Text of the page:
Over two years ago I made a decision to change my physical health. Over the course of marriage, kids, seminary, and ordination I had packed on a few (read a lot) extra pounds. At a recent yearly physical I had been diagnosed as hypertensive and put on blood pressure medicine. Quite frankly I was not happy about how I felt or looked. So I did something drastic: I started CrossFit.
CrossFit is an exercise program that was created and licensed by Greg Glassman and has grown from less that 100 affiliate boxes in 2006 to over 11,000 in 2015. This program is designed around the concept that to obtain well rounded fitness workouts should consist of constantly varied, high intensity, functional movement. To accomplish this CrossFit workouts consist of various combinations of cardiovascular, gymnastics, and Olympic lifting done in daily prescribed workouts call WODs (workout of the day). These high intensity workouts often leave the participants on the floor when the workout is over.
I must admit that I had second thoughts during the first “training” workout. The coach told us that this would be the easiest workout we would do in our CrossFit training but that we would get better. I ended that workout heaving and gasping for air…but I kept coming back. I learned lots of things from CrossFit and the people who became a new community for me (I am working on putting all of that together in a longer form to share later). However, I have recently been thinking about discipline and how it plays into my life and I realized that one of the most needed things that CrossFit offered me was not the physical workout but the gift of instilling discipline into my life.
I don’t think that anyone just naturally loves discipline and seeks it out. I know that in my life I have never enjoyed discipline or being disciplined. This lack of discipline for me began popping up in other areas as well: I wasn’t on a regular pattern or “discipline” for my spiritual development, my wife and I didn’t have regular time together, and even other personal goals weren’t being realized. When I began to evaluate all of these areas the common denominator was discipline. I loved and desired to spend quality time with my wife yet often lacked the discipline to schedule it and make the time. I wanted to read my Bible and pray but my undisciplined schedule prevented me from establishing this as a regular habit. I had the tools and abilities to accomplish the goals I set yet I wasn’t on a disciplined plan and therefore I wasn’t yielding the desired results.
When I started CrossFit I discovered that the secret to success in my fitness goals and the WODs was not being the most fit or having the most natural ability. Those that had the biggest gains and made the most progress were those people who were dedicated and focused enough to be consistent in their workouts and diets. In other words they were disciplined in this area of their life. As regular workouts gradually became a part of my weekly schedule I began to see results too: my weight decreased, my body fat levels dropped, and I could lift and move more weight. However, the best result for me was at my latest physical discovering that I was no longer hypertensive and no longer needing medication. The discipline yielded results.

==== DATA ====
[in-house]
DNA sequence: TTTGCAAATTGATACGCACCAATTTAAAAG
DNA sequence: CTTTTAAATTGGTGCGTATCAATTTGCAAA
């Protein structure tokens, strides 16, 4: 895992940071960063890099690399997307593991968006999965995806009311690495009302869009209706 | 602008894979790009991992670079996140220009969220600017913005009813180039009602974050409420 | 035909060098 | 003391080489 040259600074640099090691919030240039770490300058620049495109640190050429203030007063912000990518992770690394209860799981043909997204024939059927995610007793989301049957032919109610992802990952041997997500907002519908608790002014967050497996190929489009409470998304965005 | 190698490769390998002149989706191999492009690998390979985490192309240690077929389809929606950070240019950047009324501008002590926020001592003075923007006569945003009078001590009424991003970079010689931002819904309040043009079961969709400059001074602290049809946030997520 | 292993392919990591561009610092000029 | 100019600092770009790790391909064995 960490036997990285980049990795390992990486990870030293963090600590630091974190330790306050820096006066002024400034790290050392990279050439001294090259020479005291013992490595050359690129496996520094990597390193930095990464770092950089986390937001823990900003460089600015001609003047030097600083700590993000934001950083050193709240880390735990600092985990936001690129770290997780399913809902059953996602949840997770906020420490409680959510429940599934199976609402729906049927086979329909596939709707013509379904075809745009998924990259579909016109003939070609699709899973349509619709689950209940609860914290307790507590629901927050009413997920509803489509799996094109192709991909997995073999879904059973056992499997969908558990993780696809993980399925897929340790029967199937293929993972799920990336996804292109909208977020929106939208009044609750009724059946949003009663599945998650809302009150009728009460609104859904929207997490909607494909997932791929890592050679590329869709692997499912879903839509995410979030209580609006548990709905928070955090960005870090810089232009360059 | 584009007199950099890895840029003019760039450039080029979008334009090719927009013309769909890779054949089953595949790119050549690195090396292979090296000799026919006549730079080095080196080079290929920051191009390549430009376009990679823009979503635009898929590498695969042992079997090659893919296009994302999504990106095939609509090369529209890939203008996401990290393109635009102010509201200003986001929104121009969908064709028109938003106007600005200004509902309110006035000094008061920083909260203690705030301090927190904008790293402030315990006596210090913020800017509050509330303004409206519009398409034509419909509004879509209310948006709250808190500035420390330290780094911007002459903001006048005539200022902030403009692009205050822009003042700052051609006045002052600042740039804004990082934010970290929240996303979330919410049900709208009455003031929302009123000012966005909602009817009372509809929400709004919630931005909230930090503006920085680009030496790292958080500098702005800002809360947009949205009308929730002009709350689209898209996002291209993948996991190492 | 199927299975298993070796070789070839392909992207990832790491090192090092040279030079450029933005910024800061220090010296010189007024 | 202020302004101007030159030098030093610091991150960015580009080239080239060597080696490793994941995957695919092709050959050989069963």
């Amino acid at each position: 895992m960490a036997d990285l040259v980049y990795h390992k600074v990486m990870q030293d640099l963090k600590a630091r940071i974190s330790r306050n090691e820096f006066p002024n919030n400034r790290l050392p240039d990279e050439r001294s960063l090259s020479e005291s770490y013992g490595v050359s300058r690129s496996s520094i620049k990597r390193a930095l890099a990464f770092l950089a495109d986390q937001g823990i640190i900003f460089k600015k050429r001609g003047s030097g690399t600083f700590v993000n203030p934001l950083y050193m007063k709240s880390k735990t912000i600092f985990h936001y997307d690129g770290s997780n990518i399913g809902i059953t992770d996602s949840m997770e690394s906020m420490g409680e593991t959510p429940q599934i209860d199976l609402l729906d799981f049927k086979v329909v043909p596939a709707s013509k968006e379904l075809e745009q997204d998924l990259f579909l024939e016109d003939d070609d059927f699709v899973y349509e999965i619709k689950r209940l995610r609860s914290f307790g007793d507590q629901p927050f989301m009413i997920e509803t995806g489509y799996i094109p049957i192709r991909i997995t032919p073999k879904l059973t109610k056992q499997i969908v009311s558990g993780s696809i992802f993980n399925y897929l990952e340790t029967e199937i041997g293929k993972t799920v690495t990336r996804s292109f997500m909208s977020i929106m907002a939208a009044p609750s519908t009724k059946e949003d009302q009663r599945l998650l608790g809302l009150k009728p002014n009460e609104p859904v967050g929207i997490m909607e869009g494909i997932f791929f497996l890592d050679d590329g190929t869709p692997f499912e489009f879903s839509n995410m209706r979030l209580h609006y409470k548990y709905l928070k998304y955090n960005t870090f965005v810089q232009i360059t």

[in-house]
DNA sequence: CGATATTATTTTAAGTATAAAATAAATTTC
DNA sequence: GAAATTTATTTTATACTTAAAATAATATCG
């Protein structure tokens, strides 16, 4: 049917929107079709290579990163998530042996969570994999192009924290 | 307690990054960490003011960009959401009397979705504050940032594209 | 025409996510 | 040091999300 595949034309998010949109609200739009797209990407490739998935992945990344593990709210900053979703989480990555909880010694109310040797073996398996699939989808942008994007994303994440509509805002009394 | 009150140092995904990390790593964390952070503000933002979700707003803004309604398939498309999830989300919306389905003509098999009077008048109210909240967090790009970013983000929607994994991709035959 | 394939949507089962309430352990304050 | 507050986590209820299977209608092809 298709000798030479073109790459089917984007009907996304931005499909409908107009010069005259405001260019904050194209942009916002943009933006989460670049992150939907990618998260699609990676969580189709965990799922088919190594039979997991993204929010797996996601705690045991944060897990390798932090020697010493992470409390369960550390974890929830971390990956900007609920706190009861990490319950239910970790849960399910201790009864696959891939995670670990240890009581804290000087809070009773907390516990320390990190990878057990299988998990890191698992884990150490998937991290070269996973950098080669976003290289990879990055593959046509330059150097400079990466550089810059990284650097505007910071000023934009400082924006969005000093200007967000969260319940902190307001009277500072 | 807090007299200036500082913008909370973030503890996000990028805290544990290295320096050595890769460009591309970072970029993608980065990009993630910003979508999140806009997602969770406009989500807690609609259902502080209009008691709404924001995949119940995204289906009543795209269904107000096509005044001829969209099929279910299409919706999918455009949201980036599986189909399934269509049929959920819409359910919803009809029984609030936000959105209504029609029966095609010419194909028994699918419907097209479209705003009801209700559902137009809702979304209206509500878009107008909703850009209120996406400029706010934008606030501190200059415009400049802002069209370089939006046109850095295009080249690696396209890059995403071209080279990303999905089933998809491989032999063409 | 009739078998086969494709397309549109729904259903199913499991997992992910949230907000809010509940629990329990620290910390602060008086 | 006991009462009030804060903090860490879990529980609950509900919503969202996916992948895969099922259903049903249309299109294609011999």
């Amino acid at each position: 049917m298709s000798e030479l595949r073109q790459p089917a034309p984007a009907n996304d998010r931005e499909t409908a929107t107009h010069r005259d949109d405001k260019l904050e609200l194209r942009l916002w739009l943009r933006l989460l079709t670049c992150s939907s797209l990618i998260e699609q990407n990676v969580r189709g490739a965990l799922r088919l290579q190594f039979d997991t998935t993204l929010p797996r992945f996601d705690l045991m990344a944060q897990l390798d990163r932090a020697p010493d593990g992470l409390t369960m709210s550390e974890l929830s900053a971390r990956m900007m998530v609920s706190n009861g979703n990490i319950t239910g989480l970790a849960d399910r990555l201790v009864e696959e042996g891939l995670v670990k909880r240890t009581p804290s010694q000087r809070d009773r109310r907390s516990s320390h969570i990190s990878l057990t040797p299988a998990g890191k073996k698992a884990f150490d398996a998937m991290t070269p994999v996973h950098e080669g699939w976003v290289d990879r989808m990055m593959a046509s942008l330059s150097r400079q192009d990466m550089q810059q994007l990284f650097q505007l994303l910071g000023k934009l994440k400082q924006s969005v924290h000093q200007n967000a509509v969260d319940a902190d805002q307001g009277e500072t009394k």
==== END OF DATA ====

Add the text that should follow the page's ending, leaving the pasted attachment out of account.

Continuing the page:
So how does this play into Lent? Well Lent is a liturgical season of the church where we focus on our discipleship and spiritual growth. Traditionally, Lent was the time that new converts were prepared for baptism and others were encouraged to renew their own faith. I know that many people associate Lent with giving something up, and that is perfectly fine, but I believe that the deeper meaning of this season is finding life, and that life abundantly, as we assume the disciplined life of a disciple of Christ. The things we give up might help point us to our ultimate need for Christ or free up more time of devotion and prayer, but they are also a way of disciplining our bodies and spirits to form into the pattern of spiritual development as we are listening to the Master.
Just like in CrossFit the results from a disciplined spiritual life are not immediate. They are found as we are faithful to a process. We must trust our coaches to lead us in the right paths and we can find comfort in a community of other people who are with us in the journey. Day to day we might not see dramatic change but as we look back over the months and years we can see how different we are than that person we used to be. This Lenten season I have been reminded of my own need for discipline. The Holy Spirit has pointed out areas of my own life that need to be placed under discipline and accountability so that I can achieve the goals and dreams that I have. I pray that throughout this season I can continue to celebrate this call to discipline and not stop after the 40 days are over.